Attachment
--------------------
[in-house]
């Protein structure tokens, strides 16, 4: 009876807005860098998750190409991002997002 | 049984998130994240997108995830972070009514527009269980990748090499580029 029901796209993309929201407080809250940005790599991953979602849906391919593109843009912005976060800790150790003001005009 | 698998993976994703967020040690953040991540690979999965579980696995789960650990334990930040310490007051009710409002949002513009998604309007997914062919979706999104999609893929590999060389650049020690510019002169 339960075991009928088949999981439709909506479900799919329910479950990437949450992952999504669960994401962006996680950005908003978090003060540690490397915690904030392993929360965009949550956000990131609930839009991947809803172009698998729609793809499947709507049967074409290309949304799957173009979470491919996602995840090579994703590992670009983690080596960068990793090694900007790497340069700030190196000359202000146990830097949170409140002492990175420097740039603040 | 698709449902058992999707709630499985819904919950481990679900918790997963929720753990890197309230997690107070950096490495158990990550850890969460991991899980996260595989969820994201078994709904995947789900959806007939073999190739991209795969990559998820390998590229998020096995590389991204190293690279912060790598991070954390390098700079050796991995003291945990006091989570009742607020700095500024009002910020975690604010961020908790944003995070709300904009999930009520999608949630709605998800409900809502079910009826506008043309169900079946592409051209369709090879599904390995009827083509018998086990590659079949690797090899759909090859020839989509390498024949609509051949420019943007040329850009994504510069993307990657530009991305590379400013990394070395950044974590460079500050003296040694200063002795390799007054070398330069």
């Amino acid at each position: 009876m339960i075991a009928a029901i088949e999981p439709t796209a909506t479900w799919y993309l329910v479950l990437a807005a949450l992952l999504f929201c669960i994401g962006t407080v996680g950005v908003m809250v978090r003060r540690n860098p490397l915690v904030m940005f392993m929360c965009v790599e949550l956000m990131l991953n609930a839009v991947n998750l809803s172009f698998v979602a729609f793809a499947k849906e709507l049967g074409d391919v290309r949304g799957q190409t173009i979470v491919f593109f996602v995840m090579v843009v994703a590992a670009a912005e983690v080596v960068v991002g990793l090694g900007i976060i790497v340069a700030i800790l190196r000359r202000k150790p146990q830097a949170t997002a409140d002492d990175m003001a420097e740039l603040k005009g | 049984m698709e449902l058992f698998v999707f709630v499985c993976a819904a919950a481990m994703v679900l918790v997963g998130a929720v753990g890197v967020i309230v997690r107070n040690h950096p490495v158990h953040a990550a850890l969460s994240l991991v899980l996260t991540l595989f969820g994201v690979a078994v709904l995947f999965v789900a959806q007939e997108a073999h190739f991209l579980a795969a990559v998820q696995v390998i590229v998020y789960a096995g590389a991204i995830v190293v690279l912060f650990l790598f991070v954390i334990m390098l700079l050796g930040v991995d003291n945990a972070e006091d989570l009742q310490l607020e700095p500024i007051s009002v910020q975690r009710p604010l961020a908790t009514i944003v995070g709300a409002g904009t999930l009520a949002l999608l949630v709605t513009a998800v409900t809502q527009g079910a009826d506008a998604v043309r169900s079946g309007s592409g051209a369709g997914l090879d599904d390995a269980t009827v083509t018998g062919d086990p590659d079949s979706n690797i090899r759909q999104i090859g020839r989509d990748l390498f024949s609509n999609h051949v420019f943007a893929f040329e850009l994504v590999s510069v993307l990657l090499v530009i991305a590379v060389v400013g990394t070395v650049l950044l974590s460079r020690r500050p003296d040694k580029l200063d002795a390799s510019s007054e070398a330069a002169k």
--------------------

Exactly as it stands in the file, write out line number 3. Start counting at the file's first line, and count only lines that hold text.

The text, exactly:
């Amino acid at each position: 009876m339960i075991a009928a029901i088949e999981p439709t796209a909506t479900w799919y993309l329910v479950l990437a807005a949450l992952l999504f929201c669960i994401g962006t407080v996680g950005v908003m809250v978090r003060r540690n860098p490397l915690v904030m940005f392993m929360c965009v790599e949550l956000m990131l991953n609930a839009v991947n998750l809803s172009f698998v979602a729609f793809a499947k849906e709507l049967g074409d391919v290309r949304g799957q190409t173009i979470v491919f593109f996602v995840m090579v843009v994703a590992a670009a912005e983690v080596v960068v991002g990793l090694g900007i976060i790497v340069a700030i800790l190196r000359r202000k150790p146990q830097a949170t997002a409140d002492d990175m003001a420097e740039l603040k005009g | 049984m698709e449902l058992f698998v999707f709630v499985c993976a819904a919950a481990m994703v679900l918790v997963g998130a929720v753990g890197v967020i309230v997690r107070n040690h950096p490495v158990h953040a990550a850890l969460s994240l991991v899980l996260t991540l595989f969820g994201v690979a078994v709904l995947f999965v789900a959806q007939e997108a073999h190739f991209l579980a795969a990559v998820q696995v390998i590229v998020y789960a096995g590389a991204i995830v190293v690279l912060f650990l790598f991070v954390i334990m390098l700079l050796g930040v991995d003291n945990a972070e006091d989570l009742q310490l607020e700095p500024i007051s009002v910020q975690r009710p604010l961020a908790t009514i944003v995070g709300a409002g904009t999930l009520a949002l999608l949630v709605t513009a998800v409900t809502q527009g079910a009826d506008a998604v043309r169900s079946g309007s592409g051209a369709g997914l090879d599904d390995a269980t009827v083509t018998g062919d086990p590659d079949s979706n690797i090899r759909q999104i090859g020839r989509d990748l390498f024949s609509n999609h051949v420019f943007a893929f040329e850009l994504v590999s510069v993307l990657l090499v530009i991305a590379v060389v400013g990394t070395v650049l950044l974590s460079r020690r500050p003296d040694k580029l200063d002795a390799s510019s007054e070398a330069a002169k």